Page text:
Fields: Forgiveness is really a two-way release. It means releasing others from the debts and sins they have committed against us, and at the same time releasing ourselves as judge, jury and prison guard over them because that's God's position.
Ideally, the ruptured relationship can be restored so there is some kind of harmony and God wants forgiveness to lead to reconciliation. However, some people are so destructive, and some sins are so heinous that reconciliation and restoration is impossible or unwise.
CP: How did you get to a place in which you were able to forgive your father?
Fields: The decision to forgive was a quick decision although it was about 20 years later than it should have been. However, living it out was a much longer process. I had to learn to see beyond my own hurt as a daughter to be able to see my father as a human being who had suffered a lot in his life. As part of that, I had to stop looking to him to fulfill needs he was never going to fulfill. That enabled me to move from what C.S. Lewis calls "need love" to "gift love."
CP: Is resentment and hurt more common among children and parents in American families than we know?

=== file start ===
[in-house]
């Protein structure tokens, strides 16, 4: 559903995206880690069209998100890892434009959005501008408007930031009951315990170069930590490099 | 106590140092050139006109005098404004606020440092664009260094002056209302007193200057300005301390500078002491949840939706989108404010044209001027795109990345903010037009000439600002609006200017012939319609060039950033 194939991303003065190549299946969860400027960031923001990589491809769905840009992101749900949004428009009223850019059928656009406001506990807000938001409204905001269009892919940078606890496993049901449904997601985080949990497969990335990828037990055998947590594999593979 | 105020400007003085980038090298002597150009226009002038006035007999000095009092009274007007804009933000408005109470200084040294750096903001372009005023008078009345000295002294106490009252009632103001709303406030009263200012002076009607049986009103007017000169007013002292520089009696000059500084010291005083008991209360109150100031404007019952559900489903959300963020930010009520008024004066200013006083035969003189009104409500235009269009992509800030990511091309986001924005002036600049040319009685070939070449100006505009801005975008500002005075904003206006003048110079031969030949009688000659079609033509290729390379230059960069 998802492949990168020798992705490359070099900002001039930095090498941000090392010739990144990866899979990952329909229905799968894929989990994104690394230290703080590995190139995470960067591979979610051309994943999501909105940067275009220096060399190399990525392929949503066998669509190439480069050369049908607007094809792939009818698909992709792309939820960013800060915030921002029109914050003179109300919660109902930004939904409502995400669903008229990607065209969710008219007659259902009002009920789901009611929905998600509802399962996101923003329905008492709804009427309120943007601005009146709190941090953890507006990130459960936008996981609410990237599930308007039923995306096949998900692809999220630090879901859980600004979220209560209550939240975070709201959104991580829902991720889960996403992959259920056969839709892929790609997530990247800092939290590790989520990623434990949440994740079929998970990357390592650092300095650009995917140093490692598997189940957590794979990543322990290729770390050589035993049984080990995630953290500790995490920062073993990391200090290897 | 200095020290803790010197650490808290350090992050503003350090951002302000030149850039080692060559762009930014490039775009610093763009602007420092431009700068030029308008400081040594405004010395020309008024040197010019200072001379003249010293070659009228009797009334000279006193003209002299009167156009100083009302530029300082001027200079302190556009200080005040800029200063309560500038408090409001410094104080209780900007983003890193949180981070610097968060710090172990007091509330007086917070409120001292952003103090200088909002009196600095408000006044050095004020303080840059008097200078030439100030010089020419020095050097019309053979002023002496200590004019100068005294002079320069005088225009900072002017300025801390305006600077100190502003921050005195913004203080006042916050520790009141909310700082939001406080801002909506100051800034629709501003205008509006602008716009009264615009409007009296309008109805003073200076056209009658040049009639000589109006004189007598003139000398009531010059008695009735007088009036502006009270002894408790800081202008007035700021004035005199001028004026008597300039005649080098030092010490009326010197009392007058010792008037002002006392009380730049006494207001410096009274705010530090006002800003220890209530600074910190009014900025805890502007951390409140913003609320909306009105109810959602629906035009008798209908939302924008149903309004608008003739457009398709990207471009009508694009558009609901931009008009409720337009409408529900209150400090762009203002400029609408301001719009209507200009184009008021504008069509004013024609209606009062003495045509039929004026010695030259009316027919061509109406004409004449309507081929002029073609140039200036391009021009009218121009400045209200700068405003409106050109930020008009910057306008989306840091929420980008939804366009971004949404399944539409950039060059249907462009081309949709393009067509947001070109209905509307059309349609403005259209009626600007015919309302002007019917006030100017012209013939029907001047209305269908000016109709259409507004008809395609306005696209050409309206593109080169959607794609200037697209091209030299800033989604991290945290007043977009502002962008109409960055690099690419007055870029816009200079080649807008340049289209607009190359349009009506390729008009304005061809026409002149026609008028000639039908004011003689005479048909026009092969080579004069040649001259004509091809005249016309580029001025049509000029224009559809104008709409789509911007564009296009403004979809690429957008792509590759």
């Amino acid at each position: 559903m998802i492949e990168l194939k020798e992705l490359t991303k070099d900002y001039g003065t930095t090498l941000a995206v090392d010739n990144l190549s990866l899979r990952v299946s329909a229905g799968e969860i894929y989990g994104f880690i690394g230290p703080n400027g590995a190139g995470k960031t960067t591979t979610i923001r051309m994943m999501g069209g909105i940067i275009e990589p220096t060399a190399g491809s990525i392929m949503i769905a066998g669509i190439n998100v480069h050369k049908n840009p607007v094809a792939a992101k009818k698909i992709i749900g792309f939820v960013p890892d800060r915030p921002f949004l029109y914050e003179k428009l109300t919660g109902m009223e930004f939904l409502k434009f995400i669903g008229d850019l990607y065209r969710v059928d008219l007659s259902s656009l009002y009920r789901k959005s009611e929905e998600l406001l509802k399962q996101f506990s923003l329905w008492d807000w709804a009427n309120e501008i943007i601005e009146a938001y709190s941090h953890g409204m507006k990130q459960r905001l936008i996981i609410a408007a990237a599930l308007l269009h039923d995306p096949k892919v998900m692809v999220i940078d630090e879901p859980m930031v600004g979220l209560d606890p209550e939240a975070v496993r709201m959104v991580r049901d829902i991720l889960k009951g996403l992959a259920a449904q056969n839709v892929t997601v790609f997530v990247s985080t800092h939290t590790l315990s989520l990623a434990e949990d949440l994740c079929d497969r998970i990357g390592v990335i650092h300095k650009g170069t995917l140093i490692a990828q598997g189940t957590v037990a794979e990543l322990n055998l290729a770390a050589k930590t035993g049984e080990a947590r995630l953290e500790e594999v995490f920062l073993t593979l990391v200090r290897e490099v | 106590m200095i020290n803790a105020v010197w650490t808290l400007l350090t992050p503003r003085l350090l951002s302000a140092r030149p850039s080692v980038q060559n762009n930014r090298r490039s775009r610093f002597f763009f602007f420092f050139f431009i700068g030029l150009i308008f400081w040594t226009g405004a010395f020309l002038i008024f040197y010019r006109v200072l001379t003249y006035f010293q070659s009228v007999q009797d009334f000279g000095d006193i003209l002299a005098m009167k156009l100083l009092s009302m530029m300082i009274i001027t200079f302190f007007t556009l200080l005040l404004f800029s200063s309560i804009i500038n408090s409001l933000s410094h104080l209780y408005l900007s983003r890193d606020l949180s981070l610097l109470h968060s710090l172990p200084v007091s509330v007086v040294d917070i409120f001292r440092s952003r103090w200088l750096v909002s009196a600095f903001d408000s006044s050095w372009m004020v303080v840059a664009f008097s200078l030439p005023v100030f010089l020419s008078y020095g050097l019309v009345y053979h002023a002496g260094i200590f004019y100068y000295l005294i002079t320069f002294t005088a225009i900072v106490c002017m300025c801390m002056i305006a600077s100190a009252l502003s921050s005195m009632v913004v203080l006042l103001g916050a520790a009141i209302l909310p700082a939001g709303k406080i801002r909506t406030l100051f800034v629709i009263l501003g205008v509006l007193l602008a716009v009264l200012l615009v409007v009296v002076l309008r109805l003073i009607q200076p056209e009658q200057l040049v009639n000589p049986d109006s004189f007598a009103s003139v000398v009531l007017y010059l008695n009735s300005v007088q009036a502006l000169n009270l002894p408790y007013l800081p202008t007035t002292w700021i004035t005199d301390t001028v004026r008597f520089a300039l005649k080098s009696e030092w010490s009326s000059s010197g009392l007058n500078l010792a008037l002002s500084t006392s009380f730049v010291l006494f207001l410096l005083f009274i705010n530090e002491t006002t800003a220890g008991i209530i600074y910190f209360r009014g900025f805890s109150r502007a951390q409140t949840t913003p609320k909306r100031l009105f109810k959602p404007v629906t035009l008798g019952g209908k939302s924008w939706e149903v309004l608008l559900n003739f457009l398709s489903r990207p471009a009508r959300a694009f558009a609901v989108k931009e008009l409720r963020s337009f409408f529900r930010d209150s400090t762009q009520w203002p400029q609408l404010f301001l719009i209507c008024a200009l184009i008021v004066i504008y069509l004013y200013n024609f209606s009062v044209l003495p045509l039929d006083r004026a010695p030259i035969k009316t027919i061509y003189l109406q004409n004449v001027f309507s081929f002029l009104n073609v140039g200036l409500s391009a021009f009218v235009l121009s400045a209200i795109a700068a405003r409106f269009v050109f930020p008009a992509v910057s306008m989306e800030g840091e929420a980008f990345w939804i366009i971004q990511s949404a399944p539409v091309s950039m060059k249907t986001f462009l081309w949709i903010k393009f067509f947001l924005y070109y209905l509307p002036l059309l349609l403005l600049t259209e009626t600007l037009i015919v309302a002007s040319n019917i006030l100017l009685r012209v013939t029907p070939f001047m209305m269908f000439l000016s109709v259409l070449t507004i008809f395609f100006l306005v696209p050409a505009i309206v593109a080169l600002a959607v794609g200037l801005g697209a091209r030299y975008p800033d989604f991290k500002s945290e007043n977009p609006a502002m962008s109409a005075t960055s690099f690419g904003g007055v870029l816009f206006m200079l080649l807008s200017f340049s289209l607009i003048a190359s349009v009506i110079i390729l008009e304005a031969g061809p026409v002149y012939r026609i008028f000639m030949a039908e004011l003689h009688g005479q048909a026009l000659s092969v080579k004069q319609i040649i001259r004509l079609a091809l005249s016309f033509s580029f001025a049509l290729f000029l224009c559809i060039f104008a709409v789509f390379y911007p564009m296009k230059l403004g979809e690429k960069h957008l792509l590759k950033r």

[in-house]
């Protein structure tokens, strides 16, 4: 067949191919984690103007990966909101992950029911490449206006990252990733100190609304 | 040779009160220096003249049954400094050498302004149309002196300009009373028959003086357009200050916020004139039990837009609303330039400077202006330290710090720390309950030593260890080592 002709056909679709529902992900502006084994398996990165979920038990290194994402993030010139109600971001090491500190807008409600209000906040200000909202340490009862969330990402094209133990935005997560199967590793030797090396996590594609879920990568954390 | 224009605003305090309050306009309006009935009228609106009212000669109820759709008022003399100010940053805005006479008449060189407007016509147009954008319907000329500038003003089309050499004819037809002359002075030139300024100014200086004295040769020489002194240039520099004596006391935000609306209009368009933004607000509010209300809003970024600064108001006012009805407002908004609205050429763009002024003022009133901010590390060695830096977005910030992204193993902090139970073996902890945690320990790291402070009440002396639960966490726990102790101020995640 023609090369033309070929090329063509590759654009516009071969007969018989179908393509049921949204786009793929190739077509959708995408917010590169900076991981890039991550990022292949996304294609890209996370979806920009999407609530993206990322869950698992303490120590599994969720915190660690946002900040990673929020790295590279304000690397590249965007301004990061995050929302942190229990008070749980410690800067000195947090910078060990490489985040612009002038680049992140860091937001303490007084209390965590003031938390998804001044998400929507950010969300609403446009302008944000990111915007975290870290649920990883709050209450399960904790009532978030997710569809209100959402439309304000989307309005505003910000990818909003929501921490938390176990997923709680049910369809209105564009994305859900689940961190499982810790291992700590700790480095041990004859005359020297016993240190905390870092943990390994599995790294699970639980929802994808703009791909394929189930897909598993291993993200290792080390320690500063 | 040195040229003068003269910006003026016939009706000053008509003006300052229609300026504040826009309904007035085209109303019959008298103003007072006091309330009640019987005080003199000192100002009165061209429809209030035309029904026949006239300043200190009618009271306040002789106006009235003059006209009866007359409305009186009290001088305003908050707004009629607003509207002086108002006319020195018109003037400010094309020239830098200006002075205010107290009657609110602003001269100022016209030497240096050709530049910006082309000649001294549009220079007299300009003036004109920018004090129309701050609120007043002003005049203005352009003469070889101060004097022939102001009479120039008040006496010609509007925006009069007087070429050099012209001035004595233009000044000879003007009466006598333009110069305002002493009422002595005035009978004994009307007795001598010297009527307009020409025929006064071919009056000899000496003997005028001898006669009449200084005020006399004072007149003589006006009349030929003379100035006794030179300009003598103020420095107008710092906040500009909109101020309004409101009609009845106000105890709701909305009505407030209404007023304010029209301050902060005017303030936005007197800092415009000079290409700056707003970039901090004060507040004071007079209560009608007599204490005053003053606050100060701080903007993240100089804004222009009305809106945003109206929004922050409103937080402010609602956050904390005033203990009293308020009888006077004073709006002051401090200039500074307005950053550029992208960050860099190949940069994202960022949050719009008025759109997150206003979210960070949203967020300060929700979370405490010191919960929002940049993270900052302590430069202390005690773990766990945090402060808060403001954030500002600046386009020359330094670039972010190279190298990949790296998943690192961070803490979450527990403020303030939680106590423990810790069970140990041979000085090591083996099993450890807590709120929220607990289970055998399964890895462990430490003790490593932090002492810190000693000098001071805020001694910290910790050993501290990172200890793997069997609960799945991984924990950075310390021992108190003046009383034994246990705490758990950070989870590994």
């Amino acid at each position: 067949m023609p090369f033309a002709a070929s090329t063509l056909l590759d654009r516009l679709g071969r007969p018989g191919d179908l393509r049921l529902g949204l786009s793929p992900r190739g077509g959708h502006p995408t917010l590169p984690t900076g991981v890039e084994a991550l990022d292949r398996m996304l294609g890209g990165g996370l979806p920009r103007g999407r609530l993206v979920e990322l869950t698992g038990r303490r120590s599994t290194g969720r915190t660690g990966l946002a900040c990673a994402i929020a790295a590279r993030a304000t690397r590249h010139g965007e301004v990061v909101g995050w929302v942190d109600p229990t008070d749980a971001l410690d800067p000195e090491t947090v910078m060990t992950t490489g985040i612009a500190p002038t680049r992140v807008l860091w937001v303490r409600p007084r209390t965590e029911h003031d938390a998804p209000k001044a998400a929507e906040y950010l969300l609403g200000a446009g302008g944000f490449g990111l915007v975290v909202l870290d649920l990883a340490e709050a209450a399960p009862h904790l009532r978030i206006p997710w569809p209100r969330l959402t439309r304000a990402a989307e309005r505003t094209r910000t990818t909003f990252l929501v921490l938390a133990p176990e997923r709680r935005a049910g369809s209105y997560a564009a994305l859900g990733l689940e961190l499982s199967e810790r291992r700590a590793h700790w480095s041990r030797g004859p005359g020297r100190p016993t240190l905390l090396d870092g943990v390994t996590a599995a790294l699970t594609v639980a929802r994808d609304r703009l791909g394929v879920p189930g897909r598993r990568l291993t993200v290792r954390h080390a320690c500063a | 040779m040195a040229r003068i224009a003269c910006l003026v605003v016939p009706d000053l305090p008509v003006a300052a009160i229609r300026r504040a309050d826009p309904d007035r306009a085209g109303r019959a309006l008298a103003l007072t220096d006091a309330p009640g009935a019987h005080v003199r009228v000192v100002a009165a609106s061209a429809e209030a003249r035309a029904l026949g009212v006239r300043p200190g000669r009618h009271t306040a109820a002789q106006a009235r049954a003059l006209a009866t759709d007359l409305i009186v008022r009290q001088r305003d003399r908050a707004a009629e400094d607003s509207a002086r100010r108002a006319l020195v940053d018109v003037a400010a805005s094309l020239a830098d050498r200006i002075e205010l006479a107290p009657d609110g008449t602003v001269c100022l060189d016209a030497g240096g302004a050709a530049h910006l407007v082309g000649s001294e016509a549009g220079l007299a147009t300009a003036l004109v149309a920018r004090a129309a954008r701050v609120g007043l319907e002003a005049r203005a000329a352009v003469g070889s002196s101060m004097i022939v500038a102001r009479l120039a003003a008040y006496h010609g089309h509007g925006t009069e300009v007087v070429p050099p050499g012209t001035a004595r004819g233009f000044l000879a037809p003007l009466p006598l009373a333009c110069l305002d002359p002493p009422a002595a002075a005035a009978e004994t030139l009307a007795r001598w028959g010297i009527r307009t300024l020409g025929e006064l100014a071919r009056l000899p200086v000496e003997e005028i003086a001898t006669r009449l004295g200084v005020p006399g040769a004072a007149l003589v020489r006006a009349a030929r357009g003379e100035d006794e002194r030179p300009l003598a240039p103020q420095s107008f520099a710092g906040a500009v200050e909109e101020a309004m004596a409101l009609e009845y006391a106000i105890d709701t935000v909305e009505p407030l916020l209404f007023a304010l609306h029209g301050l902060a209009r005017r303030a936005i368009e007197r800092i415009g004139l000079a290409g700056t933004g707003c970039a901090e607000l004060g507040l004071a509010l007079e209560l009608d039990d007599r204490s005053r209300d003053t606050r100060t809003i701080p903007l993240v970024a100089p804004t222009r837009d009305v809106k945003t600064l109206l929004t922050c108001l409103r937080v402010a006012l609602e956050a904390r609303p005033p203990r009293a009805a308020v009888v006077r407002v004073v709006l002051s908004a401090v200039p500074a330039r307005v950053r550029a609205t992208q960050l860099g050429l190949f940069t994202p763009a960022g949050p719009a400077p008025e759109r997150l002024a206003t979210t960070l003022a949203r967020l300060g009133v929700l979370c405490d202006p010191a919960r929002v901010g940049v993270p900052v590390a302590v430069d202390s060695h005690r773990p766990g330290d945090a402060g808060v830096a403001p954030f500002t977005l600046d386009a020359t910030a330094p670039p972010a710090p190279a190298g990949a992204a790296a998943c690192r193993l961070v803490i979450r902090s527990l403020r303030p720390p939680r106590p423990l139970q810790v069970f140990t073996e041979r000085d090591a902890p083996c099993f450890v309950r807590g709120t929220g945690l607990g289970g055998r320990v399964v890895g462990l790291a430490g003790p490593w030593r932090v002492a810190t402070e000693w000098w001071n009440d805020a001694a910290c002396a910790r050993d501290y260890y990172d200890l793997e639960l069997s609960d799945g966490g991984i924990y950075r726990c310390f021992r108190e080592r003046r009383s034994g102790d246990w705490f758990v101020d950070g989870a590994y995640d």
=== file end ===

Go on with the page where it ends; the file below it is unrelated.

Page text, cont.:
Fields: Absolutely. We're so caught in our individual lives, so busy chasing happiness and so mobile as a people, that we've left our families behind. There's an incalculable amount of hurt and damage out there. Resentment and hurt from our parents is nothing new, it's part of the brokenness of the world we're born into and it perpetuates itself generation after generation until it's interrupted by forgiveness and mercy.
CP: You also write about honoring your mother and father, as commanded in the bible, but how can someone do good to an individual who they think does not deserve it?
Fields: We have to realize that we're not the ones who get to choose who is worthy of honor and who isn't. There's no qualifying phrase in the commandment "honor your father and mother." It's consistent with the whole gospel, which tells us even to "love our enemies." We're sinners and debtors ourselves before God and His goodness has not come to us because we deserve it either.
CP: Can a person forgive their parent after they have passed? Is it possible to completely heal from their emotional wounds in that case?